Empathy has a somewhat ambiguous definition these days because people don’t understand the difference between higher frequency empathic abilities and our innate ability as the human species to emotionally relate to one another, wether through experience or sheer sensitivity to someone’s projected emotions. The trick here is, however, when you have anxieties and stresses of your own and you have someone in front of you freaking out, how do you differentiate between what emotions are yours and which ones are your friends, clients, partners etc?
I’ve got a new job these days. Working for a recruitment agency with over 2,000 cases in our books and those cases are categorised by seriousness of barriers. These barriers can be financial, mental, educational etc.
My job is to treat every case with the idea that they are employable and to essentially find them a job. But how do you get someone with a barrier like severe anxiety and depression to listen to you? And when you’re someone like me, who’s already dealing with anxiety, to be able to openly talk to another person about it without bringing the symptoms unto yourself ?
Speak from experience. Make the anxiety the playing field and you and the other person are the players.
When I saw “Melissa” in my office today I asked her how she’s going. It was hard for her to hold back the tears. The look of desperation, confusion and nostalgia of who she used to be was very clear. And it was clearly reflecting on me.
I took her emotions and made them my own and soon I found myself feeling overwhelmed and distressed. I had to diffuse the situation because if I was caught up in it I would be of very little help to her. I quickly decided that the best course of action was to relate ” I know exactly how you feel…” I said and from there the conversation took a shift of elation and approval. She now trusted me and she was able to calm down just enough to put me at ease.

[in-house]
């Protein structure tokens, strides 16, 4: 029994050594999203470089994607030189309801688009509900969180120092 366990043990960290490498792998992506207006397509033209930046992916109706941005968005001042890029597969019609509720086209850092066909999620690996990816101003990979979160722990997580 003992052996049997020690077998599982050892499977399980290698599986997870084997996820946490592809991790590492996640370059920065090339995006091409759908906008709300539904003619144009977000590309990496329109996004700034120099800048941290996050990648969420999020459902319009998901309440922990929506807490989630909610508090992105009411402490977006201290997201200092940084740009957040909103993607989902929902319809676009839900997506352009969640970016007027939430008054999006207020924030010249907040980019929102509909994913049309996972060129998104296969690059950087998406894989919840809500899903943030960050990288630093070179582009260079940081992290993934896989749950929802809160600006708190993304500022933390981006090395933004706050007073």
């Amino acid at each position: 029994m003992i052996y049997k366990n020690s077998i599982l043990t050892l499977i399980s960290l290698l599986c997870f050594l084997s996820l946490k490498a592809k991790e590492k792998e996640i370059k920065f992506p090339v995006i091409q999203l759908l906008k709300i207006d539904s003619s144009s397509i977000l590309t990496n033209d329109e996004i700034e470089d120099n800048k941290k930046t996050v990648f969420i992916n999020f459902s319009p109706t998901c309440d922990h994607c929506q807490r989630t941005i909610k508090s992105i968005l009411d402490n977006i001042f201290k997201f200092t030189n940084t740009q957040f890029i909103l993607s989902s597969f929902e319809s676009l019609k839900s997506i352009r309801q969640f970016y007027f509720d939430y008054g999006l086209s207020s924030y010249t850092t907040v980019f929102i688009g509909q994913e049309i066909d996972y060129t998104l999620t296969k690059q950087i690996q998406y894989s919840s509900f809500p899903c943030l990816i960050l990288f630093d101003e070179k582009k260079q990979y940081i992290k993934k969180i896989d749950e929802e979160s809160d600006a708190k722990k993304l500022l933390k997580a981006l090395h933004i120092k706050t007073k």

The idea here is that if you have someone in front of you that is experiencing such a high state of emotion, you need to find the even playing field in order to subside the situation as well as keep your personal anxieties at bay. In my case I did that by relating, by explaining to my client that she wasn’t alone in this because in truth, people may feel alone and hopeless but we know that this isn’t true.
I quickly finished our discussion, sent her on her way, and nearly tripped over my feet running to my desk and reaching for a bottle of ‘rescue remedy’. I realised then that I still have a bit of work to do but at the same time, if this was me say 3 years ago this could’ve gone south very quickly.
I sat at my desk for a while and assessed what just happened. I was in awe with the situation because even though it was so confronting, I used tools that I learned along the way for myself and I was able to make “Melissa’s” anxieties real in a way that we both understood. I went on to say to her that her anxiety isn’t necessarily truth. That her body has been tricked into thinking its anxious and that her preconceived idea of how this appointment would go is the trigger.
In a way, talking to her about her own mental health, put mine at ease. It got me thinking rationally and it gave me that extra push I needed to snap out of it and although, I have a long way to go still with my own mental health, I felt triumphant that day, because I didn’t allow the lies my body was feeling overcome the truth of the situation. I was able to do my job efficiently and still make sure I cared for my client without reaching for a paper bag.
I won that day.